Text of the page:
All energy was diverted back to planning and executing a successful trip that would hopefully restore our parents faith in us as reliable, independent women made of sterner stuff. The itinerary was fixed. My friend and I were to travel on the morning of the 9th and reach Paris the same evening. My mom would then join us on the evening of the 11th and leave again by 13th afternoon to visit her cousin in Denmark. We, on the other hand would travel to Amsterdam, 14th morning, and come to Geneva, 15th night, here to be joined again by my mom and aunts traveling from Denmark with her. 17th morning, we'd leave for Paris and in the evening, catch our final flight back to India.

While it all sounded wonderful on paper, as the dates drew nearer, our anxiety grew. However, the feeling that we'd soon be on our own in a country that spoke a different language was surreal.

All necessary arrangements had been made. We'd booked hostels, copied necessary routes from and to stations/airports, taken print outs of maps and made a list of must-see/do places and things. Also, and most importantly, the visa had arrived.

At the cost of an ever lengthening write-up, I shall tell you the visa story because it's worth sharing. I shall also do the other thing which I could have done before, call my friend by name.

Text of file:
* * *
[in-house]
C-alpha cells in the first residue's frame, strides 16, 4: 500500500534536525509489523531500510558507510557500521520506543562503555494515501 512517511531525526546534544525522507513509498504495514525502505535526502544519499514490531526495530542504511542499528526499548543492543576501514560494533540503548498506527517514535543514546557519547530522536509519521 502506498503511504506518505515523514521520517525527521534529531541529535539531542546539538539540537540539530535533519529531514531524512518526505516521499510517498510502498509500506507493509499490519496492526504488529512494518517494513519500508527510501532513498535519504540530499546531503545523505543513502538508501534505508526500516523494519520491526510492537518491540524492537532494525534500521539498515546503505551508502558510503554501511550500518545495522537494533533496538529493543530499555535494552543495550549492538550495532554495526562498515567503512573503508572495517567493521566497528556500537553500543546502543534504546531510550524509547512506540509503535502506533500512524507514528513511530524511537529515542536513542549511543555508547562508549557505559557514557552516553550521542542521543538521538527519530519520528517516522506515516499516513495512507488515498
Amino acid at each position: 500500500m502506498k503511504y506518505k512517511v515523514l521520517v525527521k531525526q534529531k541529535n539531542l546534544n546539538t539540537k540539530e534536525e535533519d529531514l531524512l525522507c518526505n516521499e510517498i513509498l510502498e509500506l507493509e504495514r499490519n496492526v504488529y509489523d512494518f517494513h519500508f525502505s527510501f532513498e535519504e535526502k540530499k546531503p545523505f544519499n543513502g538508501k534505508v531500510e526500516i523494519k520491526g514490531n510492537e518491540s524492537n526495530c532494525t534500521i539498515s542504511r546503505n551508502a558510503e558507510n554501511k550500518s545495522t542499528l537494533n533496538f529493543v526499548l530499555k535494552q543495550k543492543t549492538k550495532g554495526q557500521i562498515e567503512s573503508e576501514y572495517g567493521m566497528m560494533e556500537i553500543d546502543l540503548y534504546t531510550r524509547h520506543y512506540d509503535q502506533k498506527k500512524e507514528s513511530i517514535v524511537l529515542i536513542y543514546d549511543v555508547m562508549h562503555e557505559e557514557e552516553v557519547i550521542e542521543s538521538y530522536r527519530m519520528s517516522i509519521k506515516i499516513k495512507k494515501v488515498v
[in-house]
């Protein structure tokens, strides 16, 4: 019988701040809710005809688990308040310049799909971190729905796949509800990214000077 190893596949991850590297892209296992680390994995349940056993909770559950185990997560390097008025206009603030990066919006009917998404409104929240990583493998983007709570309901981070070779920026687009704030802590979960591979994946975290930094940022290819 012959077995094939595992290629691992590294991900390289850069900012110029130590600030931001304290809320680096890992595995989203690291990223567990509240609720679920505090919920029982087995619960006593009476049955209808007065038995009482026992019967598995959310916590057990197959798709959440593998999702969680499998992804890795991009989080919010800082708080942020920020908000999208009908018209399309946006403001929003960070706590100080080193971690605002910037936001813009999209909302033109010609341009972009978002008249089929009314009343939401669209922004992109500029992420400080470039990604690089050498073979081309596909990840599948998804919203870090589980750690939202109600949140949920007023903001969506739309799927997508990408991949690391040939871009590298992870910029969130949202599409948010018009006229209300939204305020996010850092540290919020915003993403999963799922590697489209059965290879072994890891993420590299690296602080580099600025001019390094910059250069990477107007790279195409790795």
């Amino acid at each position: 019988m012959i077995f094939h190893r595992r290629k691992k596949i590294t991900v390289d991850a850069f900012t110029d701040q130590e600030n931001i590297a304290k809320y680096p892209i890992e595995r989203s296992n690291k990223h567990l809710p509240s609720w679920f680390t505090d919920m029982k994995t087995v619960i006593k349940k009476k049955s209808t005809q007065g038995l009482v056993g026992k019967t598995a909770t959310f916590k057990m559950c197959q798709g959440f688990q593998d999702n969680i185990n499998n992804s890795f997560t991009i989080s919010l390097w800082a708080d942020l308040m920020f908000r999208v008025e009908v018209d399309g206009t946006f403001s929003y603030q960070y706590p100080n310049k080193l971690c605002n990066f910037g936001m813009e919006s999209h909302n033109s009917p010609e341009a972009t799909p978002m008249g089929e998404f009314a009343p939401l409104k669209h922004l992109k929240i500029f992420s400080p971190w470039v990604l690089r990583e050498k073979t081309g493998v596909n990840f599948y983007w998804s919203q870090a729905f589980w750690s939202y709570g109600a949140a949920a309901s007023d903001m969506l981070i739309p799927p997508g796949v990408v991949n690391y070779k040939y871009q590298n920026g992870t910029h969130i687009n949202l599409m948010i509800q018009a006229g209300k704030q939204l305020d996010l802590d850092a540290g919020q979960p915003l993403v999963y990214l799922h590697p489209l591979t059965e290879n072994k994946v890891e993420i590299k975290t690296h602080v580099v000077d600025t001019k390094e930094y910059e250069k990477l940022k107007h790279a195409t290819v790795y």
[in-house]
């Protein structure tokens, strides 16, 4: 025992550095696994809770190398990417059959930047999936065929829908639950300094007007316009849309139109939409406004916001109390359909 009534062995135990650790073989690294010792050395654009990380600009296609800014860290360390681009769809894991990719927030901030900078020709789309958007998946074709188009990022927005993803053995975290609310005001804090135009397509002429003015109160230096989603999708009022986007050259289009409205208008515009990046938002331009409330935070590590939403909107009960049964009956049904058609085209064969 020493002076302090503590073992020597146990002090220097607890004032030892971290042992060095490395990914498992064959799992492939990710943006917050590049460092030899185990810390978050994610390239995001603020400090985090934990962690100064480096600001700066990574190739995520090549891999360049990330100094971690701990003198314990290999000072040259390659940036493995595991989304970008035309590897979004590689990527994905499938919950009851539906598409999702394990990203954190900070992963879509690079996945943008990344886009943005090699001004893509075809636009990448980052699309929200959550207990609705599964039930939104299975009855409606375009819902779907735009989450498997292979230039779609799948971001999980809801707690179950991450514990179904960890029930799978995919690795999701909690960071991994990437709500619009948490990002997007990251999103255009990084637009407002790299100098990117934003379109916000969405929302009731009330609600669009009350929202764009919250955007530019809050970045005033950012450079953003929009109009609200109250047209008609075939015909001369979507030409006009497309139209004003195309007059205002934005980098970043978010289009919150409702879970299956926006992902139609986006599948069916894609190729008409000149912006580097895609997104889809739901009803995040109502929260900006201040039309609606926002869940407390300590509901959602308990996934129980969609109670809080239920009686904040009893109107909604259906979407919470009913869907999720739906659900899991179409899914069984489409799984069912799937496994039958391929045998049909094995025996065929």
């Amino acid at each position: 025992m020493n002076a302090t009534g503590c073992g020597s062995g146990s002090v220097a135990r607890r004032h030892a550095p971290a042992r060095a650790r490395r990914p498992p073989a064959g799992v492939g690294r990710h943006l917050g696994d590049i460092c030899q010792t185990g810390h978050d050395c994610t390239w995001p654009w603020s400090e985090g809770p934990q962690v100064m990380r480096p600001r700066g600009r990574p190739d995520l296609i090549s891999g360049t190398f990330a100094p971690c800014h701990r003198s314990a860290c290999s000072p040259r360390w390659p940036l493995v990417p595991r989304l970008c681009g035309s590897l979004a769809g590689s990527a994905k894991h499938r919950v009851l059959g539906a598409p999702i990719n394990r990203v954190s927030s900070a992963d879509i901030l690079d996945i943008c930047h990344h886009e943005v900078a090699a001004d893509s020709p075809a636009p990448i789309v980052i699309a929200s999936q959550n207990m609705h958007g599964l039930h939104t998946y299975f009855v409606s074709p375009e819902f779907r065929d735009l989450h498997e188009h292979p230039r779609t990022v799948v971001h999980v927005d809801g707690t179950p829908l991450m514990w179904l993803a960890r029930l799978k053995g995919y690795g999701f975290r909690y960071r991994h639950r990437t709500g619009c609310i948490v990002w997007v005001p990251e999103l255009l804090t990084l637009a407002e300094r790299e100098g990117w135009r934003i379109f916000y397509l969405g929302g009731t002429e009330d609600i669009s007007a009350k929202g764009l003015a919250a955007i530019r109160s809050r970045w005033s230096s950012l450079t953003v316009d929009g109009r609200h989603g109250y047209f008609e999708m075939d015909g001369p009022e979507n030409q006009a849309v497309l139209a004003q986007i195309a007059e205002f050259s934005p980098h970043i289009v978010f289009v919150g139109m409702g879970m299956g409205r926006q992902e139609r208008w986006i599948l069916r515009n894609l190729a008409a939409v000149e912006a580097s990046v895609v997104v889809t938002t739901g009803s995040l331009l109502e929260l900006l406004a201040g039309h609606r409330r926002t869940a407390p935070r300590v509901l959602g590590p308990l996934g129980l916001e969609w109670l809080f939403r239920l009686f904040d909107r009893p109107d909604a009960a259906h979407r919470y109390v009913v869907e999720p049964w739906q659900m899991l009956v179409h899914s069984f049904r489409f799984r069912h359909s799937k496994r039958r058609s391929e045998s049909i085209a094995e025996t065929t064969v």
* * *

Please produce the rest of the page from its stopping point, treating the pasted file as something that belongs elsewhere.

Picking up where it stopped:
So, Shibani and I, on a very rainy Mumbai morning, decided to go to the visa office. The night before, I had gone to her house for a sleepover (read mouth-watering, home-cooked food) where we checked and cross-checked that all documents for the next day were in order. We had given ourselves plenty of time, accounting for visa processing and delivery, so that we'd have 'em ready comfortably before travel. Drenched individually but without a drop on our double plastic sheathed papers, we emerged triumphantly from the auto-rickshaw, all set to conquer the world. Waiting patiently in the lobby inside, our number was called and we rushed to submit bag and baggage. Alas, one dratted little document, mentioned nowhere on the requirement list was missing. I beseeched the guy on the other side to see reason. The permanent address proof on my passport was for Noida. I was applying from Bombay. I had been working here for 2 years and documents from my office attested to that. So, unless I was doing up and down from Noida every day and secretly hiding the fact, there was really little reason to disbelieve my story. But the guy was adamant. So we had no choice but to return disheartened to our respective offices, taking solace in tomorrow being another day.

The next day came, the last formality was completed (with my office coming valiantly to my rescue) and all we had to do was wait to hear from them - 3 weeks we'd been told. It was Tuesday when all our documents for visa application had gone, it was Friday, when our respective visas arrived. There is always light at the end of the tunnel.